Happy Birthday to the “Stimulus”
The Wall Street Journal, in an editorial this morning, points out that today is the 5th anniversary of 2009’s famous “stimulus” package, otherwise known as the American Recovery and Reinvestment Act (ARRA). Remember that?
According to the latest figures from Recovery.gov, there was $816.3 billion in ARRA deficit spending that was supposed to recover the U.S. economy.
Five years later the economy is still struggling. The money is gone.
It was originally supposed to keep unemployment from going above eight percent. It didn’t work.
After passage ARRA was followed by four long years of unemployment above eight percent. It would still be above eight percent today if not that millions of Americans have dropped out of the workforce. The labor participation rate is back to 1970s levels.
The WSJ editorial points out that “stimulus” spending was wasted on things like a $783,000 study to find out why young people consume malt liquor and marijuana, and another $219,000 study on why college students “hookup”.
However, the editorial does not single out ARRA’s most fundamental flaw. It was never designed to create jobs to recover the economy. It was designed to pay federal and state government bills until a recovery occurred. So far, that hasn’t really happened yet.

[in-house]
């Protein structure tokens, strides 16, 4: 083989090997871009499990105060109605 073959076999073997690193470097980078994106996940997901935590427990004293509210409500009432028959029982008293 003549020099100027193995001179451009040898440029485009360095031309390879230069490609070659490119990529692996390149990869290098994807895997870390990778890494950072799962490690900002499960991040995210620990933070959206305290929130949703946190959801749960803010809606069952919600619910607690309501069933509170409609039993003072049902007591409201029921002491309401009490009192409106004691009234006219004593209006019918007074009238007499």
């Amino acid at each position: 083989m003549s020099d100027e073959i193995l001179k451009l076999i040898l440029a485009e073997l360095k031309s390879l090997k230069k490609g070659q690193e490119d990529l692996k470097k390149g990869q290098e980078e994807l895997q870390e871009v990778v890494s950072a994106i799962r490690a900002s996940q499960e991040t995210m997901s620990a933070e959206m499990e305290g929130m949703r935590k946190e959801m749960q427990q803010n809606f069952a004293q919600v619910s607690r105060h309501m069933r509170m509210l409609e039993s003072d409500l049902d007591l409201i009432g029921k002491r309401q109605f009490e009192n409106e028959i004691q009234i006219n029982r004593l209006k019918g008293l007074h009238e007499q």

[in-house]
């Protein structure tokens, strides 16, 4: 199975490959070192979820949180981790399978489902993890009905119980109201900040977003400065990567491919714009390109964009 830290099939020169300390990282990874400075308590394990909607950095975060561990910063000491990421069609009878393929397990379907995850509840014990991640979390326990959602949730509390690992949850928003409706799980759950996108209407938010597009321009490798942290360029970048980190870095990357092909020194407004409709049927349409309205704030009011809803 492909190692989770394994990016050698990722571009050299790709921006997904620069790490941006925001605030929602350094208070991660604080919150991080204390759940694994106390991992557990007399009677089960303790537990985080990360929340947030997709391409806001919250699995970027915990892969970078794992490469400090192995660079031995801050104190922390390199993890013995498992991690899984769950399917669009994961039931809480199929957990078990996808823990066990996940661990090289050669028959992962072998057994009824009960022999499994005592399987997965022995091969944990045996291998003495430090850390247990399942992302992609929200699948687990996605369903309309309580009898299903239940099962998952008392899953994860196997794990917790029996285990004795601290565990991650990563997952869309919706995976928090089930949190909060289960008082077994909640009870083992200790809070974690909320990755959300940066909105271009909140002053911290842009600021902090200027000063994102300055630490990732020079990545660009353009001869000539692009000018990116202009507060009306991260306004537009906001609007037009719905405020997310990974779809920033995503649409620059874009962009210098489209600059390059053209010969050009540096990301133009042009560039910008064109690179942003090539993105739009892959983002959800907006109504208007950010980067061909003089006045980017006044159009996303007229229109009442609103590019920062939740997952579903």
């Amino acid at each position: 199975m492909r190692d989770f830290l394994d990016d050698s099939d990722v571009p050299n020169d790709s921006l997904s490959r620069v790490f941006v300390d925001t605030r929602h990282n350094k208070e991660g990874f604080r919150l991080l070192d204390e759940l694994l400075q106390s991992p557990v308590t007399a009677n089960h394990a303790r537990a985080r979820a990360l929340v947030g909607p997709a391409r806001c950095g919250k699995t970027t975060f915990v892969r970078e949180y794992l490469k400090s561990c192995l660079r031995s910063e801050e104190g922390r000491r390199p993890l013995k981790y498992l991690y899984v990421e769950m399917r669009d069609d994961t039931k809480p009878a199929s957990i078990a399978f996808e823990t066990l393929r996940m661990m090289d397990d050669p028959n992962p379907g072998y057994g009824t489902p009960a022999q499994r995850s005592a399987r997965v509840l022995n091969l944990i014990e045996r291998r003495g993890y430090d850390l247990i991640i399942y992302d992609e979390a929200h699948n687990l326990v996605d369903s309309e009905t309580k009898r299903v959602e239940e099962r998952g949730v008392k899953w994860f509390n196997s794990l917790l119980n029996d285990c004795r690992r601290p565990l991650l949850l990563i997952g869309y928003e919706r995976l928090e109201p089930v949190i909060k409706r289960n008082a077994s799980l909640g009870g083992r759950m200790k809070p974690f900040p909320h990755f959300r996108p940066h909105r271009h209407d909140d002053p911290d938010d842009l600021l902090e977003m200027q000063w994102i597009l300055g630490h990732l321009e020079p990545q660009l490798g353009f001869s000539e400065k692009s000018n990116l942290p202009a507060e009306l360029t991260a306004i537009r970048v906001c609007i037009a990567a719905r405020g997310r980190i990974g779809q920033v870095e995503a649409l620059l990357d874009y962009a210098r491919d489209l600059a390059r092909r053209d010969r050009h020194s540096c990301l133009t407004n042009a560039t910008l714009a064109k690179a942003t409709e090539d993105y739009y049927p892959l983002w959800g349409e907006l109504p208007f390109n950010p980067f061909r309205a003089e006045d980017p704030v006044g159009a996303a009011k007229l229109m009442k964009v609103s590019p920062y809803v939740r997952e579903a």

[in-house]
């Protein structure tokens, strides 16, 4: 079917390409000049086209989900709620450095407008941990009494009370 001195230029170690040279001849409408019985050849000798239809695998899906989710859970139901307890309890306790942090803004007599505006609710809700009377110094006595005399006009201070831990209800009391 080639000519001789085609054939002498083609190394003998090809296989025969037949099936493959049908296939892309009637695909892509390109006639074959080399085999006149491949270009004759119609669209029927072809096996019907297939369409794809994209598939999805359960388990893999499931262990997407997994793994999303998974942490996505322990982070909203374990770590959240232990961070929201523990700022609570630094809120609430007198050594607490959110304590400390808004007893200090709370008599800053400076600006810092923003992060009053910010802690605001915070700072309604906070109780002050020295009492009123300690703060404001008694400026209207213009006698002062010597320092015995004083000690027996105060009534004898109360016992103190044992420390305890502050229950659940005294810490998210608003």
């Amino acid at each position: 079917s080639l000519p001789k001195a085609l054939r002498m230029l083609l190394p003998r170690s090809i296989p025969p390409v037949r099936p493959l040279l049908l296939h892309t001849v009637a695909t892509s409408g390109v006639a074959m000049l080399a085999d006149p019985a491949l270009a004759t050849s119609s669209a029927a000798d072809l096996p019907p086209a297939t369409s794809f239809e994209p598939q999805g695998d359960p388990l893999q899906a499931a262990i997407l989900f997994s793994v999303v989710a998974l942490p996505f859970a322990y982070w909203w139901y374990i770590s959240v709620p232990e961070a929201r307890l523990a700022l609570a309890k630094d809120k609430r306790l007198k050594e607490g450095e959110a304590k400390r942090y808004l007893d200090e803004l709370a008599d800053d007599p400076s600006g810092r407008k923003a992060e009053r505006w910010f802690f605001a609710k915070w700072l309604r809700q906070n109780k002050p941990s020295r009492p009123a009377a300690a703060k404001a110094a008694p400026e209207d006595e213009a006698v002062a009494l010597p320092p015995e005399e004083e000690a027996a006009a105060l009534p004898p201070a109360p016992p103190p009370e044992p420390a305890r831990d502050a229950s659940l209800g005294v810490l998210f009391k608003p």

According to the latest CBO numbers, ARRA created or saved 6.75 million 1-year duration jobs. The total number of jobs comes from splitting the difference between the CBO’s low and high estimates for ARRA job creation.
For $816.3 billion spent, that figures out to $120,933 per job. ARRA doesn’t report actual worker salaries.
ARRA’s best year was 2010 when it created between 900,000 and 4.7 million jobs. That was about two percent of the total 139 million Americans employed that year.
The United States remains in a jobs depression. There are still fewer Americans employed today than before the recession started, even though there are over 12 million more working age Americans now.
Thanks for nothing, “Stimulus”. Happy Birthday.